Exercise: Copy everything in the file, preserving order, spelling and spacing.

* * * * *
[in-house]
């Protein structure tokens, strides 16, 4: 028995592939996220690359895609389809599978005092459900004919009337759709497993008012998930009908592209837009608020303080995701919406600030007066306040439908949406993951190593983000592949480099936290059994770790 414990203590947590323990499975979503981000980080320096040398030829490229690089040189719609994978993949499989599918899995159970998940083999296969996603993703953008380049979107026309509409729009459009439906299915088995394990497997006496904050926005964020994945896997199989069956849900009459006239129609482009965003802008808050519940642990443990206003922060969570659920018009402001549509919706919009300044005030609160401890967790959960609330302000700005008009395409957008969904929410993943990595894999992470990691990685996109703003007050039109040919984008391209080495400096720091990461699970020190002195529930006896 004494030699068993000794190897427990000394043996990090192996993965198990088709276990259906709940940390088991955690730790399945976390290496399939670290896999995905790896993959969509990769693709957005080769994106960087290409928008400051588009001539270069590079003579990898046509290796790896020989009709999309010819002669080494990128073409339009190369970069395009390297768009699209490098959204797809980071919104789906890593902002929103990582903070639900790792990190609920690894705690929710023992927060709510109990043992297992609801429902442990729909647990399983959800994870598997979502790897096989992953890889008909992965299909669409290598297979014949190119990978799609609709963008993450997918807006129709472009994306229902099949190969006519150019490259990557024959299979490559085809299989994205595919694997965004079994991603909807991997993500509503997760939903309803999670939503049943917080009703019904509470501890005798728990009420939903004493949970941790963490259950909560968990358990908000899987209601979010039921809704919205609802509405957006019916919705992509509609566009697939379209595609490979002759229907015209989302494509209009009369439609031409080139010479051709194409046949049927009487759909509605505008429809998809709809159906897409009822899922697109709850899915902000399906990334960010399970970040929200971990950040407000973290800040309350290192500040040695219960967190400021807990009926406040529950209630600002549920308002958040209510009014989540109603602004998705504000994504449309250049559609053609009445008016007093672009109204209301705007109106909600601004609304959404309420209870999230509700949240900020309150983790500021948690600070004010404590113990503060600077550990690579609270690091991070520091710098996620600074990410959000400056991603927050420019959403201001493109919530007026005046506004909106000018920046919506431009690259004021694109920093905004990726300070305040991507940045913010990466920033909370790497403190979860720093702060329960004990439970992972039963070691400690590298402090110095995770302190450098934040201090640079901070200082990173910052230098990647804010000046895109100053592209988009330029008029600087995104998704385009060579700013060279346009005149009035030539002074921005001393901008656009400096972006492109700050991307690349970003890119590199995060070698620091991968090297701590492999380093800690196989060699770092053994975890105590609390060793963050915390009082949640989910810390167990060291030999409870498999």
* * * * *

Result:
[in-house]
């Protein structure tokens, strides 16, 4: 028995592939996220690359895609389809599978005092459900004919009337759709497993008012998930009908592209837009608020303080995701919406600030007066306040439908949406993951190593983000592949480099936290059994770790 414990203590947590323990499975979503981000980080320096040398030829490229690089040189719609994978993949499989599918899995159970998940083999296969996603993703953008380049979107026309509409729009459009439906299915088995394990497997006496904050926005964020994945896997199989069956849900009459006239129609482009965003802008808050519940642990443990206003922060969570659920018009402001549509919706919009300044005030609160401890967790959960609330302000700005008009395409957008969904929410993943990595894999992470990691990685996109703003007050039109040919984008391209080495400096720091990461699970020190002195529930006896 004494030699068993000794190897427990000394043996990090192996993965198990088709276990259906709940940390088991955690730790399945976390290496399939670290896999995905790896993959969509990769693709957005080769994106960087290409928008400051588009001539270069590079003579990898046509290796790896020989009709999309010819002669080494990128073409339009190369970069395009390297768009699209490098959204797809980071919104789906890593902002929103990582903070639900790792990190609920690894705690929710023992927060709510109990043992297992609801429902442990729909647990399983959800994870598997979502790897096989992953890889008909992965299909669409290598297979014949190119990978799609609709963008993450997918807006129709472009994306229902099949190969006519150019490259990557024959299979490559085809299989994205595919694997965004079994991603909807991997993500509503997760939903309803999670939503049943917080009703019904509470501890005798728990009420939903004493949970941790963490259950909560968990358990908000899987209601979010039921809704919205609802509405957006019916919705992509509609566009697939379209595609490979002759229907015209989302494509209009009369439609031409080139010479051709194409046949049927009487759909509605505008429809998809709809159906897409009822899922697109709850899915902000399906990334960010399970970040929200971990950040407000973290800040309350290192500040040695219960967190400021807990009926406040529950209630600002549920308002958040209510009014989540109603602004998705504000994504449309250049559609053609009445008016007093672009109204209301705007109106909600601004609304959404309420209870999230509700949240900020309150983790500021948690600070004010404590113990503060600077550990690579609270690091991070520091710098996620600074990410959000400056991603927050420019959403201001493109919530007026005046506004909106000018920046919506431009690259004021694109920093905004990726300070305040991507940045913010990466920033909370790497403190979860720093702060329960004990439970992972039963070691400690590298402090110095995770302190450098934040201090640079901070200082990173910052230098990647804010000046895109100053592209988009330029008029600087995104998704385009060579700013060279346009005149009035030539002074921005001393901008656009400096972006492109700050991307690349970003890119590199995060070698620091991968090297701590492999380093800690196989060699770092053994975890105590609390060793963050915390009082949640989910810390167990060291030999409870498999």